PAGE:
Recovery in mountain housing carries risks

Mountain homes help economy, make forest fires riskier
Oct. 06, 2013 @ 08:40 AM

Northern Caldwell County once again may be seeing a housing boom.

That's good news for the county's tax revenue, but it also means that future forest fires in the mountains could become more dangerous and expensive to fight.

The boom is being fuled in large part by people who want to be in the Blowing Rock area but are looking for more affordable options, Caldwell Tax Administrator Monty Woods said. At one new development about a mile off Richland Road and overlooking the Yadkin Valley, Timber Rock, all but 14 of the 104 lots, ranging from one to 15 acres, have been sold so far.

Once construction starts, the property value of a lot climbs rapidly, Woods said. The value jumps 25 percent just from septic, water and electrical connections going in. The one completed home at Timber Rock was assessed at $526,000 and was put on the market with an asking price of $600,000, Woods said.

"That area is more attractive for developers, " Woods said. "It will also help the Patterson Fire Department and will increase the county's tax base."

A hidden cost of such residential development, though, will come into play if the area is hit by a forest fire in the future: The more houses are in those mountains, the harder and more dangerous to firefighters it will be to try to stop the fire.

It is not a new issue, but the economic slowdown put the brakes on new housing.

Timber Rock evolved from the original Saddle Creek subdivision, later known as Grandfather Vistas. The project came to a screeching halt in 2006, according to current land developer Ray Short of Mooresville, sending the property into receivership. Short bought it, then sold the entire project to the Waterfront Group out of Cornelius. His construction company, Lake Luxury Homes, is building the houses.

Fighting a wilderness fire, with or without houses nearby, is basically the same: Firefighters work to cut a firebreak -- an area where undergrowth and debris are cut away and removed -- ahead of the fire so that when the flames reach it, the lack of fuel will stop or at least slow down the fire.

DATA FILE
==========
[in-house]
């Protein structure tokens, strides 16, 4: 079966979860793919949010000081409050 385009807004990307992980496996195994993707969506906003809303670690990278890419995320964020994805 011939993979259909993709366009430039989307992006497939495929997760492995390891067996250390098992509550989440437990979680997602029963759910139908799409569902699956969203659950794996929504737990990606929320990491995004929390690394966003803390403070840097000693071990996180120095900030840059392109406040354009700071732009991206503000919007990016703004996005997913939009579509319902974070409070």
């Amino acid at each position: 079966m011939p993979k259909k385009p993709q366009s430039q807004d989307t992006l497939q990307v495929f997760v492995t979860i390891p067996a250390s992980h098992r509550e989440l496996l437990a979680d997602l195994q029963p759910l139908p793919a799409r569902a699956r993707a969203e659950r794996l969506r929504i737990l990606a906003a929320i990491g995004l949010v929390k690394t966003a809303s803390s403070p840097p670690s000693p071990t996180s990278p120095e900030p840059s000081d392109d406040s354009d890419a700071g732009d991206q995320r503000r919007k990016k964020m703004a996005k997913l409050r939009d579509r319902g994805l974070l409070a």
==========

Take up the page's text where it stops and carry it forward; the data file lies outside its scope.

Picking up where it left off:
Firefighting in mountainous areas is more challenging. Rugged, steep terrain can make it difficult to build fire breaks, and flames can race up hillsides.

Plop some houses into the landscape, and it adds a new wrinkle: the need to protect residents and, if possible, keep flames off of those houses, said Rusty Dellinger, with the N.C. Forest Service. Firefighters call it wildlife urban interface, defined as areas where homes are built near or among lands prone to wildland fire.

"You have gas and electrical lines, and the residents themselves, who may have to be evacuated," Dellinger said.

"Our first priority is life-saving, with evacuations if needed, then we can start stabilizing the incident by gaining control of the wildfire."

One example is the fire in 2009 that threatened the Falcon Crest development in Blowing Rock. All of the volunteer departments in Caldwell County responded to the call, mainly to protect the homes threatened by the fire, said Patterson Fire Chief Reggie Ford.

"That fire was one of the largest urban interface fires we've had in a long time," Ford said. "It was in such close proximity to the houses in that development. You need one engine truck for each structure. There, we had 30-plus houses, and needed 30 engines. Every department in Caldwell County responded."